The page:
Me: “Ma’am, like I told you earlier, after the notes show up, it can take up to 72 hours for the identification numbers then—“

Customer: “I don’t understand why you can’t refund me. I want to buy these.”

Me: “And you can.”

Customer: “Then give me my money.”

Me: “Ma’am, I can’t. Not until we get the identification numbers from [Appliance Brand].”

Customer: “No, I didn’t buy from [Appliance Brand]. I bought from [Store]. You need to give me my money.”

Me: “Ma’am, the store cannot process any refund until we get the identification numbers from [Appliance Brand]. Once we have those, you’ll get your money back. Without it, we cannot do anything, especially since there aren’t any notes in the system yet.”

Customer: “And what if [Appliance Brand] goes bankrupt?”

Me: “I…I’m sorry?”

Customer: “What if [Appliance Brand] goes bankrupt? What happens to my money then?”

Me: “Believe me, ma’am. [Appliance Brand] will not go bankrupt.”

(Note: this particular appliance brand also makes TVs, laptops, and cellphones. It is practically impossible for them to go bankrupt. Especially in three days.)

Customer: “I said ‘if’. If they go bankrupt. [Another unrelated company] went bankrupt and I lost my money. What do I do if [Appliance Brand] goes bankrupt?”

Me: “Ma’am, that’s not really an issue nor a concern. You’re more than welcome to buy a new washer and dryer set, but you’ll have to wait 72 hours for your refund. I can show you some features this washer has—“

Customer: “But I want my money. If you don’t give me my money, I’ll go broke. I spent $3,000! I’m broke because of you. I’ll complain to your boss!”

Me: “I’m sorry. There’s nothing I can do until tomorrow morning.”

(The customer throws her hands up and promptly leaves the store. I relayed the story to my manager and Irish coworker. My manager laughed.)

Coworker: “Serves her right! Coming in here like the f****** Queen of England. Bleh!”

Annoyingly Consistent

| Melbourne, VIC, Australia | At The Checkout, Bad Behavior, Family & Kids, Food & Drink, Money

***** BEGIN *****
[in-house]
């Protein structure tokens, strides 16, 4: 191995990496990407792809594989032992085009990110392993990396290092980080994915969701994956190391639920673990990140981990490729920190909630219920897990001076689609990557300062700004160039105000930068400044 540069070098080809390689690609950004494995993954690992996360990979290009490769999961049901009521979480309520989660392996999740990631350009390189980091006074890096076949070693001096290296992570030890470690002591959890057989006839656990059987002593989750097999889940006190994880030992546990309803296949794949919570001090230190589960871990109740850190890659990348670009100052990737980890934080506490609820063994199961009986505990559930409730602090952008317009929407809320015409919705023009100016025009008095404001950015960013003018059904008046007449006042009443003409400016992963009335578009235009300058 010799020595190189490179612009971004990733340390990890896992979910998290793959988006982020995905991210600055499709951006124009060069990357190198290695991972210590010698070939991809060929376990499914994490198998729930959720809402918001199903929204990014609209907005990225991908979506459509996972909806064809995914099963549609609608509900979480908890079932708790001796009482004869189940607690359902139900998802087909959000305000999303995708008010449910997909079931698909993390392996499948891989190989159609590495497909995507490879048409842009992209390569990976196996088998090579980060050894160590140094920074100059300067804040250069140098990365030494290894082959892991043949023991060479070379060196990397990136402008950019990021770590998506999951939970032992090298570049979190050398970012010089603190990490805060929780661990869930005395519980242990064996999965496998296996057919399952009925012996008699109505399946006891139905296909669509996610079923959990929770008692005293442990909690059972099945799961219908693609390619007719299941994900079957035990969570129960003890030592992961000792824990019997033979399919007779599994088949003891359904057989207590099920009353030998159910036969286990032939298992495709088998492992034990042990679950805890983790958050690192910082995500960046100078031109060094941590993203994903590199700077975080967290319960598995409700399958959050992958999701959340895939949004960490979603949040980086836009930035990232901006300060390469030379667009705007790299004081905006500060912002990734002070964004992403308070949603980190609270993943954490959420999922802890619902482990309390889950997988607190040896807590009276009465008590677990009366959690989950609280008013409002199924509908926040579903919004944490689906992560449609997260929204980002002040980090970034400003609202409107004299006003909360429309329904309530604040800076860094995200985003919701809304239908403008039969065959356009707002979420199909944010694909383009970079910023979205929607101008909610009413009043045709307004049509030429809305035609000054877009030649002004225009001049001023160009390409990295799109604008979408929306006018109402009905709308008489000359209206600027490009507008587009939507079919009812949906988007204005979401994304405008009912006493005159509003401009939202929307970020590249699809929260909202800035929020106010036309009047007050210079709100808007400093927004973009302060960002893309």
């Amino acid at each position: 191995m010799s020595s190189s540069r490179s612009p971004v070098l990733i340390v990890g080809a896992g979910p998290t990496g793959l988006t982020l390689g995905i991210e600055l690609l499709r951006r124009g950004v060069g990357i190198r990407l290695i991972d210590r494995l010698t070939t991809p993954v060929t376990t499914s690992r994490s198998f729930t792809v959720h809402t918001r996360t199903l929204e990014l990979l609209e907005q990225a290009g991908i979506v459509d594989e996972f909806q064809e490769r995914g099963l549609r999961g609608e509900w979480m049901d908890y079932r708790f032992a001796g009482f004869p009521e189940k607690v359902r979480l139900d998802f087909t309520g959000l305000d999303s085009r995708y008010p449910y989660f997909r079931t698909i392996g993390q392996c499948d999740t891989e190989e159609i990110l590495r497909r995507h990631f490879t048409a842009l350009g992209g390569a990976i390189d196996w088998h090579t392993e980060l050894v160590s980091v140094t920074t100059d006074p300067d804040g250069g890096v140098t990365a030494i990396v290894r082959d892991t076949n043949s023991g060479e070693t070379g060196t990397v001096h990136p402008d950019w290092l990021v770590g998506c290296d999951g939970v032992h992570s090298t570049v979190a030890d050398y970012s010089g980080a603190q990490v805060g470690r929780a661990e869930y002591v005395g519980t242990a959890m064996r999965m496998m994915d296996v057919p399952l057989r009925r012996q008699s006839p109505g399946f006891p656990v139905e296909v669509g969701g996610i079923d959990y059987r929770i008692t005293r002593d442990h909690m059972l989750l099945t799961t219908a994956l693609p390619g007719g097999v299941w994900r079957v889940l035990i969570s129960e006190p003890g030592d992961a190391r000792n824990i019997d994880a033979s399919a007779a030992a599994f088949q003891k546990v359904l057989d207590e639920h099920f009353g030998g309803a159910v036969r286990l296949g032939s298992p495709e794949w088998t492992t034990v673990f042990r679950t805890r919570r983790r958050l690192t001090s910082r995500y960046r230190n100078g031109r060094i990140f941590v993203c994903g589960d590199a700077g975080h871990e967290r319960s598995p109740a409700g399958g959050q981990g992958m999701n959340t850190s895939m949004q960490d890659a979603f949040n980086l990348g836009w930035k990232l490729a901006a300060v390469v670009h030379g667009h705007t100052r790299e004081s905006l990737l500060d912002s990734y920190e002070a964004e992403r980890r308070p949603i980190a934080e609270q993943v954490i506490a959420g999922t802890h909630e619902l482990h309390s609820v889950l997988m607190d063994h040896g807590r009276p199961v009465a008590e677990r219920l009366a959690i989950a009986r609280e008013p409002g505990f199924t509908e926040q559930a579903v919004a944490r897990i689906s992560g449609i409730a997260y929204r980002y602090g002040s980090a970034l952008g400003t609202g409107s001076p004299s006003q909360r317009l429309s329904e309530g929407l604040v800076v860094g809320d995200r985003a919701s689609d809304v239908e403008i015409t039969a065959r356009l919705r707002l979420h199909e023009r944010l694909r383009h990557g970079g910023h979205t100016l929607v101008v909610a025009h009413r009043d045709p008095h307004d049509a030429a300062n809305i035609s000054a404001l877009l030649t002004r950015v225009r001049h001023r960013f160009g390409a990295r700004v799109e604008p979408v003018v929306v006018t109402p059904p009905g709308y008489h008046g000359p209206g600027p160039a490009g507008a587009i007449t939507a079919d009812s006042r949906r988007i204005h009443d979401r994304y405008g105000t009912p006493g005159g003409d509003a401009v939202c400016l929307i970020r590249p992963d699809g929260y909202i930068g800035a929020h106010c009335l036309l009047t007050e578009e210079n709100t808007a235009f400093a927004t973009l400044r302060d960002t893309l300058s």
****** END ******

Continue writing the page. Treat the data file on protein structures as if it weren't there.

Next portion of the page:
(I am sitting on the registers as the main cashier for the day when an older woman marches up to my counter.)

Me: “Good morning. How are you today?”

Customer #1: “I don’t have time for this chit chat. I just want to pay for this jar of coffee and go as I am in a hurry.”

(I scan the item and tell the customer the price of the item.)

Me: “That’ll be [total price].”

Customer #1: “Excuse me? How much?”

Me: “Um, the total for the jar of coffee is [total price].”

Customer #1: “That is far too much money; I’ll go choose another one.”

(The customer storms off leaving the original jar of coffee with me. I put it to the side of my register and serve several other customers during the customer’s absence. Another customer unpacks her groceries onto my till and I greet her.)

Me: “Hello. How are you?”

Customer #2: “I am good, thank you. How are you?”

Me: “I am very good, thanks.”

(Before I could start to scan Customer #2’s items, Customer #1 returns and slams a jar of coffee onto my register completely cutting in front of Customer #2. I notice the jar of coffee she has now selected is identical to her previous one.)

Customer #1: “I am next! Not this lady! Now, I want this coffee.”

Customer #2: “I don’t mind. Let her go first.”

(Customer #1 looks at Customer #2. Her eyes go wide for a moment. I interject.)

Me: “This is the same brand and size as the coffee you wanted before.”

Customer #1: “No, it is not. This one is cheaper than the previous one.”

(I scan the coffee and sure enough it is the same price as the one earlier.)

Me: “That’ll be [total price].”

Customer #1: “See? Much better.”

(After Customer #1 walks out of the shop Customer #2 begins laughing hysterically.)

Customer #2: “Sorry. I shouldn’t laugh, but she used to be my mother-in-law before my divorce and I am so glad she is annoying to everyone!”